Our finding of three-cluster solution concurs with the majority of previous studies which derived three distinct cognitive subgroups based on cluster analysis in both FEP (19, 20, 22) and chronic schizophrenia samples (14). Specifically, we found that patients classified as RIC subgroup accounted for 26.3% of our FEP sample, which is consistent with a recent systematic review showing that one-fourth of patients with schizophrenia-spectrum disorder displayed relatively-preserved cognitive functioning compared to healthy controls (14). For the two cognitively-impaired subgroups, 34.9 and 38.8% of patients were categorized as GIC and IIC subgroup, respectively. Patients in GIC subgroup showed deficits across all cognitive tests with 0.5–1.5 SD below the mean of healthy participants’ performance, whereas those in IIC subgroup displayed mixed pattern of cognitive dysfunction which comprised mild degree of deficits in digit symbol and verbal fluency as well as near-normal performance in the other cognitive measures. Our results thus affirm cognitive heterogeneity in first-episode population. Of note, our cognitively-impaired subgroups had comparatively milder degree of cognitive deficits than those with chronic schizophrenia. Prior cluster-analysis research on chronically-ill samples generally found that patients classified as having global cognitive impairment were characterized by widespread and more severe deficits of >1.5 SD below healthy control comparison (14). Conversely, most first-episode studies reported less severe overall cognitive deficits. For instance, Uren et al. (19) found 27.8% FEP patients with preserved cognitive functioning and 54.9% with “moderate cognitive impairment” of <0.5 SD below the mean of healthy controls, while Amoretti et al. (21) and Wenzel et al. (44) classified a large proportion of patients with FEP (43.9%) and recent-onset psychosis (62%) as having relatively-intact cognitive functioning, respectively.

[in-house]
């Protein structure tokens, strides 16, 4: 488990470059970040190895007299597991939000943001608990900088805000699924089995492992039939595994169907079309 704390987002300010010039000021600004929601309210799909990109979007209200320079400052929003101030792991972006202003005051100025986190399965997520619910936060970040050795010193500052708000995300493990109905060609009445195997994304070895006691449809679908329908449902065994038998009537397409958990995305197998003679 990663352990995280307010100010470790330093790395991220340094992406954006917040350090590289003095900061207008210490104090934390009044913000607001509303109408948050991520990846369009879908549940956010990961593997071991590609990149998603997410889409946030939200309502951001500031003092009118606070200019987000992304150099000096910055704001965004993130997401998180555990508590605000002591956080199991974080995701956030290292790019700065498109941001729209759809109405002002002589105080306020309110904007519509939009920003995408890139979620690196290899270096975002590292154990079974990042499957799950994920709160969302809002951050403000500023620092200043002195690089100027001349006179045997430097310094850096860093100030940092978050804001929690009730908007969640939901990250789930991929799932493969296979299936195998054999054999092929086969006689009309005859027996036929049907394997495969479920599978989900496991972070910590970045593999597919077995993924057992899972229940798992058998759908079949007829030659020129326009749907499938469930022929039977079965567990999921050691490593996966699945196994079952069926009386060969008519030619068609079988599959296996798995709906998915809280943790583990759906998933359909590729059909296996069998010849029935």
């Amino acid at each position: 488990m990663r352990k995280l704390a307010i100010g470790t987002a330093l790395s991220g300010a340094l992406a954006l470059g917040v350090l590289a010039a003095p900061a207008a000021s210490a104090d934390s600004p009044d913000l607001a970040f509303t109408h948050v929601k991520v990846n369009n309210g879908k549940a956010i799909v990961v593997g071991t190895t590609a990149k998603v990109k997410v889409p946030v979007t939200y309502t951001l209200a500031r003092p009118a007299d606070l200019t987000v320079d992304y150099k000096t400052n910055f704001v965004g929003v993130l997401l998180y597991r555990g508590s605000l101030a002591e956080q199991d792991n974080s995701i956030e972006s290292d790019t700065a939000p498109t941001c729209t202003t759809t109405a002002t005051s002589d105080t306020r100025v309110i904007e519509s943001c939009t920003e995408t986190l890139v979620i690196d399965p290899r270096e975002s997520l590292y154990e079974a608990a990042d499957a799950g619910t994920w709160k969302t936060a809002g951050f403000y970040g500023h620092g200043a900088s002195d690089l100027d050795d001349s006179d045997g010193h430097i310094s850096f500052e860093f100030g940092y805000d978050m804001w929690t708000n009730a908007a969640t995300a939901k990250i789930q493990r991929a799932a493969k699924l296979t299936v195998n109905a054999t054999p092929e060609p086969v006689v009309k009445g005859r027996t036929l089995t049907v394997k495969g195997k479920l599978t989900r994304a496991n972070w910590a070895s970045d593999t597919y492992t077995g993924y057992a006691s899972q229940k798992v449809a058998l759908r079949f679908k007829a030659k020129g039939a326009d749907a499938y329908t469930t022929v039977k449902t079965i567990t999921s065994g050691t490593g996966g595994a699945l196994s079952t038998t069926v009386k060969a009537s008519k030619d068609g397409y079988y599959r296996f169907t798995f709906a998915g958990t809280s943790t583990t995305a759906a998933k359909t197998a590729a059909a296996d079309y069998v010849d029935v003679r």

Upon examining the patterns of cognitive profile of individual cognitive clusters, we found that the GIC subgroup displayed more pronounced deficits in verbal fluency, MWCST and digit span compared with the other cognitive tests. This finding thus suggested that, among various cognitive domains, executive functioning and working memory (albeit to a lesser extent) were relatively more impaired in patients with GIC subgroup. It is noted that some previous research has also conceptualized working memory as one of the separable cognitive components subsumed under executive functioning (45). Executive dysfunction, particularly impaired switching and flexibility, has been found to predict poor vocational outcome in FEP patients (46). One recent study even indicated that executive functioning performance specifically delineated the two clusters of chronic schizophrenia patients with intermediate cognitive impairment (47). Given that executive functioning comprises multiple individual cognitive processes, which were not comprehensively assessed in the current study, further research adopting a fractionated approach in examining executive functioning (45, 48) would facilitate clarification of whether there is any potential selective association of executive functioning profile with cognitive cluster membership in FEP patients. Nevertheless, in line with earlier cognitive-cluster studies in first-episode samples (19, 20, 22), our results indicate that cognitive cluster membership was primarily based on quantitative rather than qualitative difference in cognitive performance (with most of the cognitive tests showing graded pattern of impairment, i.e., RIC < IIC < GIC), thereby suggesting that cognitive impairment in FEP may represent a continuum of severity instead of the presence of distinct, domain-specific subtypes of the disorder. Owing to the relative paucity of existing data on cognitive subgrouping in FEP patients, further investigation is required to delineate cognitive variability in the early stage of illness.